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ABSTRACT Comparative sperm morphology of several species of hermit crabs is investigated using light and electron microscope techniques. Relationships postulated on the basis of sperm ultrastructure are compared with previously proposed phylogenetic relationships. Within the superfamily Paguroidea, the families Coenobitidae, Diogenidae, and Paguridae are shown to be united by a suite of ultrastructural sperm characters. Each of these families can, however, be distinguished by characteristic features. The Coenobitidae have spermatozoa which possess a large cylindrical to oblong-ovoid acrosomal vesicle, a columnar perforatorial chamber which is not divided into posterior bulb and anterior projection, a subopercular zone divided into two regions, and lateral microvillar projections in the perforatorial chamber. The spermatozoon of the sole investigated pagurid Pagurus bernhardus (L.) has a short, ovoid acrosomal vesicle with a perforatorial chamber which is divided into posterior bulb and anterior projection, supposedly no operculum at maturity, and no microvillar projections in the posterior bulb of the perforatorial chamber. The anatomically diverse family Diogenidae exhibits a range in sperm morphology intermediate between the Paguridae and Coenobitidae, suggesting that it may be a polyphyletic family. Diogenidae share (except Dardanus) the perforatorial shape with the Paguridae and the possession of microvillar projections with the Coenobitidae. Diogenes custos (Fabricius) shares an elongate acrosome shape with the Coenobitidae, but is unique in having a fibrillar acrosome core. Three species of the diogenid genus Clibanarius are distinct in possessing a dense ring around the perforatorial bulb.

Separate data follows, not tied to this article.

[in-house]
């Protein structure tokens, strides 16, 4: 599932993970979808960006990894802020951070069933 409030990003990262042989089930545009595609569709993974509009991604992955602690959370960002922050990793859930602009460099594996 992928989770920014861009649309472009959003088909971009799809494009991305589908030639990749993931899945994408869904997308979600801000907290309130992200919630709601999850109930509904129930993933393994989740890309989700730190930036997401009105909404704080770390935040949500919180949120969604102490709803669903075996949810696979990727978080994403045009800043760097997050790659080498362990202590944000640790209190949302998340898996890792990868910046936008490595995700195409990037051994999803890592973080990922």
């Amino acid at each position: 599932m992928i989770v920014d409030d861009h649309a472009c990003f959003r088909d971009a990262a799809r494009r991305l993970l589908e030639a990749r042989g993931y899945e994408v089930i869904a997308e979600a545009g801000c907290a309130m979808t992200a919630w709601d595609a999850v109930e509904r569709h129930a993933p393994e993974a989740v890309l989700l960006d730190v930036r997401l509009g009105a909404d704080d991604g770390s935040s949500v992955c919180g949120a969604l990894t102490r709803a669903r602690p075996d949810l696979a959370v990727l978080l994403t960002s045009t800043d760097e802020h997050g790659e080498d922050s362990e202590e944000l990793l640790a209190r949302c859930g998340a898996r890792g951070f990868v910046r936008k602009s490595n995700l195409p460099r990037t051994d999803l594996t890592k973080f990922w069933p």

Affiliations: 1: Zoology Department, University of Queensland, Brisbane, Queensland, Australia 4072.


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